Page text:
Carl Albert Zurawski, age 87, passed away peacefully at the Veteran’s Home at King on Friday, August 29, 2014. He was born in Plover on June 9, 1927, the son of Frank and Helen (Shomberg) Zurawski.
He attended Pine School, a one room school house in Plover for eight years. Carl attended P.J. Jacobs High School. Carl was drafted into the Army during the Korean War and served from 1950-1952 with the Eighth Army, Second Division, Indianhead, 23rd Infantry Regiment, Third Battalion, Item Company achieving the rank of Corporal. Carl was decorated with a Bronze Star for Meritorious Achievement and the Combat Infantry Men’s Badge. He sustained serious wounds during the battle of Heartbreak Ridge earning a Purple Heart. Carl fought in four of the five major campaigns during the liberation of South Korea from the Chinese Communists. Carl was the recipient of the National Defense Medal, United Nations Korean Service Medal, receiving four Bronze Service Stars for each Campaign, United States Presidential Unit Citation received twice, Republic of Korea Presidential Citation received twice, Korean Defense Service Medal, the Ambassador for Freedom Medal from the Republic of South Korea as well as the Cold War Victory Medal. After his recuperation at the Army Hospital in Nagoya, Japan he returned to Camp Polk, Louisiana. During his combat experience Carl wrote hundreds of love letters to his future wife Anne many of which are included in his book “Dearest Anne”. Carl married Anne Augustinak on April 15, 1952 at St. Peter’s Catholic Church in Stevens Point.
During his younger years Carl worked on the family farm. He was later employed by Fischer’s Dairy in Stevens Point and by Greyhound Bus in Madison before being drafted into the military. After his marriage he and his wife resided in the vicinity of Camp Polk before he was honorably discharged from the Army. He continued employment with Greyhound Bus in Madison before moving back to Stevens Point to be near family. He worked for the Point Bakery making deliveries. Later, Carl was a bookkeeper for the City of Stevens Point from 1956 until his retirement in 1988. He was an active member of his Union serving as president for several years. For thirty years he owned and operated Central State Brushworks, a small business that made large rotary street sweepers for many Wisconsin municipalities.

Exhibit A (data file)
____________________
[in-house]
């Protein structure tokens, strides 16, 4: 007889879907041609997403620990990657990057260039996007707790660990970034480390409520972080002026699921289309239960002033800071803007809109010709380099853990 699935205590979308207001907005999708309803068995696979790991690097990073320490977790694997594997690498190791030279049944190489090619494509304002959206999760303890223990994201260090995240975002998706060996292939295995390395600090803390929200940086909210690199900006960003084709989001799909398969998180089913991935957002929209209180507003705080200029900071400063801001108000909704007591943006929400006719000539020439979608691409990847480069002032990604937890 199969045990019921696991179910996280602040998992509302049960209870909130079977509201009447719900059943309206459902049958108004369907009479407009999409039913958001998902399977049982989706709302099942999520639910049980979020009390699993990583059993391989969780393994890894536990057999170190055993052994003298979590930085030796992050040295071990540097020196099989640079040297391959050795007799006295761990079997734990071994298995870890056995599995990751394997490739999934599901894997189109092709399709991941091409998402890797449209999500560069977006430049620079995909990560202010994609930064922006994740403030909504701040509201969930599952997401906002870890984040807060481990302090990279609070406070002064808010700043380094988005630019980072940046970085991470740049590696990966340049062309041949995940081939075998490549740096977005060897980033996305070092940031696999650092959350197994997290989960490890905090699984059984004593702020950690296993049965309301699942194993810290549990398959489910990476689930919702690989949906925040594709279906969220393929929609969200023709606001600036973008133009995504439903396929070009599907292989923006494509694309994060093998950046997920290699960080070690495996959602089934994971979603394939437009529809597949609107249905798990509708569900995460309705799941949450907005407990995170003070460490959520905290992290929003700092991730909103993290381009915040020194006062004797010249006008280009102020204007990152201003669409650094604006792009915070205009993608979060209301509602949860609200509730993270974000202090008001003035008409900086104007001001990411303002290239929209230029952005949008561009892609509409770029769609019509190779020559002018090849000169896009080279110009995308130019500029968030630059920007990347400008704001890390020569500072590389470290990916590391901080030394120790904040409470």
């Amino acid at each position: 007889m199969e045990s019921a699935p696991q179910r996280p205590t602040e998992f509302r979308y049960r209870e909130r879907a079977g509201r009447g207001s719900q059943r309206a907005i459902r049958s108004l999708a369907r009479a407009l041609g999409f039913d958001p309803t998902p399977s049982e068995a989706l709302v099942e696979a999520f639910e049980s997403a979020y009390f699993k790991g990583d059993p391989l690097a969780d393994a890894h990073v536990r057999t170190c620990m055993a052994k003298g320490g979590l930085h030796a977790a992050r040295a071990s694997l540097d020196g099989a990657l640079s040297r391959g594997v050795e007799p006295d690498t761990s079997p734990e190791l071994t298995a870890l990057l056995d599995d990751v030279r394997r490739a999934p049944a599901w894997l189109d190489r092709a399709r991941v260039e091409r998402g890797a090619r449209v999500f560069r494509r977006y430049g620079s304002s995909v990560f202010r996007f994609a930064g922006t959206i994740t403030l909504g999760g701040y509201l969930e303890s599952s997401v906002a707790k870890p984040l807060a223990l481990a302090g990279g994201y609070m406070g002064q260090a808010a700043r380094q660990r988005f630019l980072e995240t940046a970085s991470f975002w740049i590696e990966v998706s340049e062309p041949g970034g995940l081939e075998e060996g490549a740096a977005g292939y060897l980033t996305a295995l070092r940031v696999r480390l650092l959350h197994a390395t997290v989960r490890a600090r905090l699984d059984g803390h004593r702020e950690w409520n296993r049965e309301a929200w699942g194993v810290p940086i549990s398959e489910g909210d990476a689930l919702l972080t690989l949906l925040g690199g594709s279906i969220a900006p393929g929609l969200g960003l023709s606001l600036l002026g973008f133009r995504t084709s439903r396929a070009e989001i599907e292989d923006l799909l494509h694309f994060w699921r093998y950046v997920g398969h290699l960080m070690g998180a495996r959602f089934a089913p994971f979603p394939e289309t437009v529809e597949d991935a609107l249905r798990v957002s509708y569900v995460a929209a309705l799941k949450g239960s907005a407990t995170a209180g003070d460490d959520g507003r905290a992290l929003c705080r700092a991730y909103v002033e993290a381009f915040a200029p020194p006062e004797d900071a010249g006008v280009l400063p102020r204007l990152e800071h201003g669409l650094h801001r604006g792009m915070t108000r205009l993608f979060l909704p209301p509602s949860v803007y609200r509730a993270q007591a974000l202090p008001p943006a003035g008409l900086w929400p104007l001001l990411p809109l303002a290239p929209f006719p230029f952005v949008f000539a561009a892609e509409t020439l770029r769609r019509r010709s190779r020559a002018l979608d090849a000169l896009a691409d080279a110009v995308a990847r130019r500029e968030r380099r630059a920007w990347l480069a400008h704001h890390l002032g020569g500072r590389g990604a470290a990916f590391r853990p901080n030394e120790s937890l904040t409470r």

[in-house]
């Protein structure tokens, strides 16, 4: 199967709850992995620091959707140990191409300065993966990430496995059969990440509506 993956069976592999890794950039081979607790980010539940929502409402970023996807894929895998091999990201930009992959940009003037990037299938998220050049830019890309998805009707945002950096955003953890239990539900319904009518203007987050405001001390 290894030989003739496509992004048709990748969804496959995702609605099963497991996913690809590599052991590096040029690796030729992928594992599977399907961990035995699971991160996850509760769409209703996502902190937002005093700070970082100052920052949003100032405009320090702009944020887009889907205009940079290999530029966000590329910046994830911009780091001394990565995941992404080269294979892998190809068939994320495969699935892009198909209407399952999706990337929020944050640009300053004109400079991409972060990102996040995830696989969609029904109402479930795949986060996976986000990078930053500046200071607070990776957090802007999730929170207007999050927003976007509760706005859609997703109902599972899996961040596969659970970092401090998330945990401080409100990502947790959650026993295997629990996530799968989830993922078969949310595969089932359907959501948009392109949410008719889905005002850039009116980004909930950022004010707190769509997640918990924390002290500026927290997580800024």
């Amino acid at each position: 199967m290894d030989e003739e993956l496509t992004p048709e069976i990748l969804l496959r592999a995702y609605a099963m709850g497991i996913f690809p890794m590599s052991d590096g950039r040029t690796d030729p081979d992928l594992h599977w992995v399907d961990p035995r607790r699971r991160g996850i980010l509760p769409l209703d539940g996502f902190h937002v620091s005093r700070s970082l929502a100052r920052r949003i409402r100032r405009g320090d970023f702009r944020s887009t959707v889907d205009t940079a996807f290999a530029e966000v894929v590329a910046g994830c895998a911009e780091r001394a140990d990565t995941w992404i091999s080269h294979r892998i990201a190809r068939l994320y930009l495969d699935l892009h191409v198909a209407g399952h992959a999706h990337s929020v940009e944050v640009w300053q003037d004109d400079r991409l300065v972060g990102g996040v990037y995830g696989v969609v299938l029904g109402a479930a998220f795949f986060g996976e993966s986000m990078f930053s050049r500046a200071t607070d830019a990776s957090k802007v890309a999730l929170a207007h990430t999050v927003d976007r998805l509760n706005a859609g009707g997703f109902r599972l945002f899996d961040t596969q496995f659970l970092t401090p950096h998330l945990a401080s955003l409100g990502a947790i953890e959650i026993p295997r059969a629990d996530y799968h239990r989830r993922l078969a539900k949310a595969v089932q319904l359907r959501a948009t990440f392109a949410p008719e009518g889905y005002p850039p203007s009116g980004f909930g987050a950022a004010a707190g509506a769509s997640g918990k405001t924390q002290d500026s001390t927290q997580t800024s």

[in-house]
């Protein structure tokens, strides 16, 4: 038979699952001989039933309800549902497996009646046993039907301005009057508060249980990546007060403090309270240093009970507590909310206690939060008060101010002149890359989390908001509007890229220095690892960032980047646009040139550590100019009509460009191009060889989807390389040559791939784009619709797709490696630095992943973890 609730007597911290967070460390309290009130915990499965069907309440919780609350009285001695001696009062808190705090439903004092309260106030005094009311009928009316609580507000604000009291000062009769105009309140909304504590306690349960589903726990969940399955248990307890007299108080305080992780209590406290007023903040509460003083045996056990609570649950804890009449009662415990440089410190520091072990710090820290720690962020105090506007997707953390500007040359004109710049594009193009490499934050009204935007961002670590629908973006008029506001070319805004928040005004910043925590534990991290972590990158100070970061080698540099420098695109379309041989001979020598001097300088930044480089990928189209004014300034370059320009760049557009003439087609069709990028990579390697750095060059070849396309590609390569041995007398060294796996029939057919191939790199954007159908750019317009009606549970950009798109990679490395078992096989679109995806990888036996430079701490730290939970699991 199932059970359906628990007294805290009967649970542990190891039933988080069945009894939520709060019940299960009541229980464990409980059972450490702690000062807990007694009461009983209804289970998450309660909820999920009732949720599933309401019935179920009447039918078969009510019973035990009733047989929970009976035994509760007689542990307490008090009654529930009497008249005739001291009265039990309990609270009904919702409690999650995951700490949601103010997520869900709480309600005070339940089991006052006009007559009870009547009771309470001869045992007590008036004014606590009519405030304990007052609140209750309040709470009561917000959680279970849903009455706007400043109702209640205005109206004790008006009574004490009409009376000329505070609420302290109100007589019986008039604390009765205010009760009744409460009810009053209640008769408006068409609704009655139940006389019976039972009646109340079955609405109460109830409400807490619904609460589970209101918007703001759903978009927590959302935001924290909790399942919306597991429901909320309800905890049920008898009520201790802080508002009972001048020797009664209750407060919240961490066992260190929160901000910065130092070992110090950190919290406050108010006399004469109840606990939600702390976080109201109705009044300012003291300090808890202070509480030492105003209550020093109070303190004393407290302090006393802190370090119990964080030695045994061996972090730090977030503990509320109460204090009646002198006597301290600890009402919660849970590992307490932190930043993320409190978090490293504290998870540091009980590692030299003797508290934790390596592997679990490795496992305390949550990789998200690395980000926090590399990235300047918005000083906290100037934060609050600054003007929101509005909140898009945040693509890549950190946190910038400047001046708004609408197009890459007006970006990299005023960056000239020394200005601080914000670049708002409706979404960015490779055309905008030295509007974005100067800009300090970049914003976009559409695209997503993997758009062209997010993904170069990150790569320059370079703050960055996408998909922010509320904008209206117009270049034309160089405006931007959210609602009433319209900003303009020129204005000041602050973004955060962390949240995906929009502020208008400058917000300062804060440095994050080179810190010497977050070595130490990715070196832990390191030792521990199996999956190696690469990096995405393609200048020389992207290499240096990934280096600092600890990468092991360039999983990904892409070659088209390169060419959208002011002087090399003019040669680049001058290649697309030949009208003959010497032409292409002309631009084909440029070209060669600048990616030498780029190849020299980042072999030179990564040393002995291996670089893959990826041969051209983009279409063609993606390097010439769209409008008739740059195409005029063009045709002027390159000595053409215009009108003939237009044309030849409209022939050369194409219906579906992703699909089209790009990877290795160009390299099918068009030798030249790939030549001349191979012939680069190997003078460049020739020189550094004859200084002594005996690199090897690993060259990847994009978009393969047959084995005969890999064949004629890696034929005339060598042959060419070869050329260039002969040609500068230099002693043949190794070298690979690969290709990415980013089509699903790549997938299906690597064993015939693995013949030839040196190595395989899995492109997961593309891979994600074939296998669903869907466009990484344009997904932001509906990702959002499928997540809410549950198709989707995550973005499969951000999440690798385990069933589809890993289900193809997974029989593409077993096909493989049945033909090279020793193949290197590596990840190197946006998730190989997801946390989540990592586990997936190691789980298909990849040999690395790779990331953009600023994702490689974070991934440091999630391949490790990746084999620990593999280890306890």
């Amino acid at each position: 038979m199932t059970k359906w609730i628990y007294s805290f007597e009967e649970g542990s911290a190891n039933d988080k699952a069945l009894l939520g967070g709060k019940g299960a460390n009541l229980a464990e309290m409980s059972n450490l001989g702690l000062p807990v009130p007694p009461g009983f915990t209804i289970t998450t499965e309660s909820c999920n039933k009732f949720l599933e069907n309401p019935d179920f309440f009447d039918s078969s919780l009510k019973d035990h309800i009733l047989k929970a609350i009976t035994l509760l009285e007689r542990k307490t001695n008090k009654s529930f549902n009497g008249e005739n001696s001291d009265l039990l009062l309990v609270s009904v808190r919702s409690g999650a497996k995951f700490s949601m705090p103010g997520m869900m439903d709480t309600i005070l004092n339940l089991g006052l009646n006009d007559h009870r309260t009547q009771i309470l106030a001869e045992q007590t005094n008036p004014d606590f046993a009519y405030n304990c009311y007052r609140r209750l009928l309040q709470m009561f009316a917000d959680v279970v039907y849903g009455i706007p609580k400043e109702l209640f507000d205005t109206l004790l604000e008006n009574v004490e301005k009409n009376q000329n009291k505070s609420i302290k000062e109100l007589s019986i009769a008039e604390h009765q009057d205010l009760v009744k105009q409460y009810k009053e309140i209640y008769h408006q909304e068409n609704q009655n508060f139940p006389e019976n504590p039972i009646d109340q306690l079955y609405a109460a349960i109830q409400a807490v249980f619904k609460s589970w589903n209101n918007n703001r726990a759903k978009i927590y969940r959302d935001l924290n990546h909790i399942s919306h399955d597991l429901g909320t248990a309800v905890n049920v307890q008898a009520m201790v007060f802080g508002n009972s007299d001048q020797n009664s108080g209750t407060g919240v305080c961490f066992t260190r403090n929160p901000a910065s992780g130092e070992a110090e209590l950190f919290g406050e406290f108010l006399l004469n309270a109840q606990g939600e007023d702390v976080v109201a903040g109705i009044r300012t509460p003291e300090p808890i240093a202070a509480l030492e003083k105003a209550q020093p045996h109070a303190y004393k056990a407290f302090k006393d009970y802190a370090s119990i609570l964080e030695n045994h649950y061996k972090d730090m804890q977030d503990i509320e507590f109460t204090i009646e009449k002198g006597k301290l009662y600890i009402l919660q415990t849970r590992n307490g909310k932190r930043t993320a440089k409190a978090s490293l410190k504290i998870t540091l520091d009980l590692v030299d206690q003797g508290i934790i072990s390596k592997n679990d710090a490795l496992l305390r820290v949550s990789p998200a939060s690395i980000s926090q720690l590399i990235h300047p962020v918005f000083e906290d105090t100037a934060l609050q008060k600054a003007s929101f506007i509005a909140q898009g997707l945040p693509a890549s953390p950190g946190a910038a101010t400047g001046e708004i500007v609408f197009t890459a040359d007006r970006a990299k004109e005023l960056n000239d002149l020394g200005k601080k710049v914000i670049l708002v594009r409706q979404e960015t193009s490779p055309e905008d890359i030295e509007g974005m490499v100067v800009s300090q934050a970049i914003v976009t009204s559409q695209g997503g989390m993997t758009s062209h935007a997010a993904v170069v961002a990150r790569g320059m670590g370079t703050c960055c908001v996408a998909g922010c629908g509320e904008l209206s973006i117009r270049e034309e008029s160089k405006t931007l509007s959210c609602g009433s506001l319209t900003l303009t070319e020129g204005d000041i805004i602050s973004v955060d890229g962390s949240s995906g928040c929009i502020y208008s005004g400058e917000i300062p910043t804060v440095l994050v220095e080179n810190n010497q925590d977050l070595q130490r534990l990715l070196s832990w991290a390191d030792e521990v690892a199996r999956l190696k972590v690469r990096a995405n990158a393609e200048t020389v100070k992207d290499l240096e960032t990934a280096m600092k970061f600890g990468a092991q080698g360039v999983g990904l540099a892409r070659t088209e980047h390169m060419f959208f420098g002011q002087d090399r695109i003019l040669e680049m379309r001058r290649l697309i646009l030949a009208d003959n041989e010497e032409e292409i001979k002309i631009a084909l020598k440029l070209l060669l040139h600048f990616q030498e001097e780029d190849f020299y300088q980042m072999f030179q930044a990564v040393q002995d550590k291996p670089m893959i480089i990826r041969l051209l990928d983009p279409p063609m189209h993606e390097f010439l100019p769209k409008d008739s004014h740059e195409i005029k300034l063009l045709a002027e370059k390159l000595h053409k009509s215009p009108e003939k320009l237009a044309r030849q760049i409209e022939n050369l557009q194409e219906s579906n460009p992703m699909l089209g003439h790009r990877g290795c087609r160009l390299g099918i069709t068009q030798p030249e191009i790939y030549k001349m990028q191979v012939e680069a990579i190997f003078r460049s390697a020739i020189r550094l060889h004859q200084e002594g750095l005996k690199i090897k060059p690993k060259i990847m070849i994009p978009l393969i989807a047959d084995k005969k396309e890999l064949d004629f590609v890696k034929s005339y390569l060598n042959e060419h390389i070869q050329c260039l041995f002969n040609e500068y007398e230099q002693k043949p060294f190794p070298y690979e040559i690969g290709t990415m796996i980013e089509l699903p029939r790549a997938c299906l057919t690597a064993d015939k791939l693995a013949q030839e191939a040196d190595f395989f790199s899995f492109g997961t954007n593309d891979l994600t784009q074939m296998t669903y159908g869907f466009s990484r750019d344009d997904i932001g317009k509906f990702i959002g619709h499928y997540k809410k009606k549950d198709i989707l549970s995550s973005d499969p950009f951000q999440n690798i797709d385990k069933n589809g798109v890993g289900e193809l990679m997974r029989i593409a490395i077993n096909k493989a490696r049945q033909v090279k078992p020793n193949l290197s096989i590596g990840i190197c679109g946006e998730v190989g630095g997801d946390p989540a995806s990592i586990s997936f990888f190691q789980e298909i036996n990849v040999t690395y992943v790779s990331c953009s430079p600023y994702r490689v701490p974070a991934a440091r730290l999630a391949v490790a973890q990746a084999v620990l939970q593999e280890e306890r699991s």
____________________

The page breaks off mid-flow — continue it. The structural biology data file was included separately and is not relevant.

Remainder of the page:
Carl is survived by: his wife Anne; daughters: Karoleen Glenzer (Larry) and their children, Anne Kornides (Joseph), Laura and fiancé Paul Aldinger, Larry III and partner Laura Blank; Linda Miller and her children, Melissa Romeis (Scott), Margaret Bolar Boly (Hamady); Nancy Havlovick (Ray) and their children, Christine, Timothy, and Charles; and son Joseph Zurawski (Stacy) and their children, Zachary and Meghan. Carl loved his children and was especially proud of his 10 grandchildren and five great-grandchildren: Maxwell Kornides, Jacob Romeis, Rosalie Bolar Boly, and Madelyn and Layton Havlovick. He is also survived by his sister Rosa Wanta (Clarence) of Las Vegas, Nevada and sister-in-law Regina Misiewicz (Joe) and brother-in-law Stanley Augustinak (Jane) as well as many nieces and nephews. Carl lived his life on the principles of family, faith and work. In spite of being affected by post traumatic stress injury, throughout his life he was a quiet example to his children of how to live “the good life”. Carl enjoyed traveling with Anne throughout the United States. He spent many weekends in the Minocqua area camping with his children and later, with their families. He was an avid reader and self taught button box accordion musician.
Family and friends may gather at St. Stanislaus Church on Saturday, September 6 at 11:00 a.m. with visitation beginning at 9:30 a.m. before the service. In lieu of flowers, a memorial in Carl’s name will be established at a later date. Carl’s family is deeply grateful for the professional and loving care given to Carl at the Veteran’s Home at King. Special thanks to the staff who work with dementia patient members. They are gifted people who deserve our utmost respect for the difficult work that they do. Online condolences may be sent by visiting www.shudafuneral.com